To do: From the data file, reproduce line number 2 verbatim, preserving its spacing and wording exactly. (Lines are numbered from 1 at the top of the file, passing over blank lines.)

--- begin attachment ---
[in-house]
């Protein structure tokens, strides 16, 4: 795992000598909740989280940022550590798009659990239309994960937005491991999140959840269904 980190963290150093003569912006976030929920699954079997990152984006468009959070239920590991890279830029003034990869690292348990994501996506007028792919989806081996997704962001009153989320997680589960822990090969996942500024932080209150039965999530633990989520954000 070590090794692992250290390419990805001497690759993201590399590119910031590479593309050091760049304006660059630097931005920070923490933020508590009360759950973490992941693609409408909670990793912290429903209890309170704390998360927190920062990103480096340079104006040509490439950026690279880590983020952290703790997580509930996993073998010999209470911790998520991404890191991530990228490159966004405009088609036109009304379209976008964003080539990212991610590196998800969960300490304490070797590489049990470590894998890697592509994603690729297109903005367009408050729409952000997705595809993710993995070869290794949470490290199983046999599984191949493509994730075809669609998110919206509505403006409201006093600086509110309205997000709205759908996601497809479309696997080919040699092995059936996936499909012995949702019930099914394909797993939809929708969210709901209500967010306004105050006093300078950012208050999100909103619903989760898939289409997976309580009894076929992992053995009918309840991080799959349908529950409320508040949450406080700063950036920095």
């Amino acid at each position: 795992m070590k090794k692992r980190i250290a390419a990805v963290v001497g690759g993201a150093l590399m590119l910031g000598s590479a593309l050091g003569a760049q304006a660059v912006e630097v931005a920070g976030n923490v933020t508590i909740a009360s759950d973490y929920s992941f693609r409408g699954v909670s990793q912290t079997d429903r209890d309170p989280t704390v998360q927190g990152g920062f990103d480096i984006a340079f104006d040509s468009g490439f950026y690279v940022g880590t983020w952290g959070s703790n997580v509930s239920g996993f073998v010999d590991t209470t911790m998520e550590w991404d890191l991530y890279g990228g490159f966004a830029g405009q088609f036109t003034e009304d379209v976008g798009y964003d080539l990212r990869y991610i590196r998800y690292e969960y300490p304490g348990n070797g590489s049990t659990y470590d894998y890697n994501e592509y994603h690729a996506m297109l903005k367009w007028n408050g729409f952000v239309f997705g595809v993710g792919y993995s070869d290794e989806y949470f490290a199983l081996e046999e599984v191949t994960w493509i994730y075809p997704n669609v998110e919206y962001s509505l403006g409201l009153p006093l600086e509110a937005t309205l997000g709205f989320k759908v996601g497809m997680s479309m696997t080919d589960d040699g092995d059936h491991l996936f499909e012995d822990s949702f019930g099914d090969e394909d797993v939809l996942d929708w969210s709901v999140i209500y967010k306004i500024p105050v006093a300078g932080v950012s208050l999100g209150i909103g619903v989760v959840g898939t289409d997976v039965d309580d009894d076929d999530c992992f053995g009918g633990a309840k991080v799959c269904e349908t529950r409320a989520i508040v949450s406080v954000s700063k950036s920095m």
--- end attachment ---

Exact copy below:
């Protein structure tokens, strides 16, 4: 795992000598909740989280940022550590798009659990239309994960937005491991999140959840269904 980190963290150093003569912006976030929920699954079997990152984006468009959070239920590991890279830029003034990869690292348990994501996506007028792919989806081996997704962001009153989320997680589960822990090969996942500024932080209150039965999530633990989520954000 070590090794692992250290390419990805001497690759993201590399590119910031590479593309050091760049304006660059630097931005920070923490933020508590009360759950973490992941693609409408909670990793912290429903209890309170704390998360927190920062990103480096340079104006040509490439950026690279880590983020952290703790997580509930996993073998010999209470911790998520991404890191991530990228490159966004405009088609036109009304379209976008964003080539990212991610590196998800969960300490304490070797590489049990470590894998890697592509994603690729297109903005367009408050729409952000997705595809993710993995070869290794949470490290199983046999599984191949493509994730075809669609998110919206509505403006409201006093600086509110309205997000709205759908996601497809479309696997080919040699092995059936996936499909012995949702019930099914394909797993939809929708969210709901209500967010306004105050006093300078950012208050999100909103619903989760898939289409997976309580009894076929992992053995009918309840991080799959349908529950409320508040949450406080700063950036920095």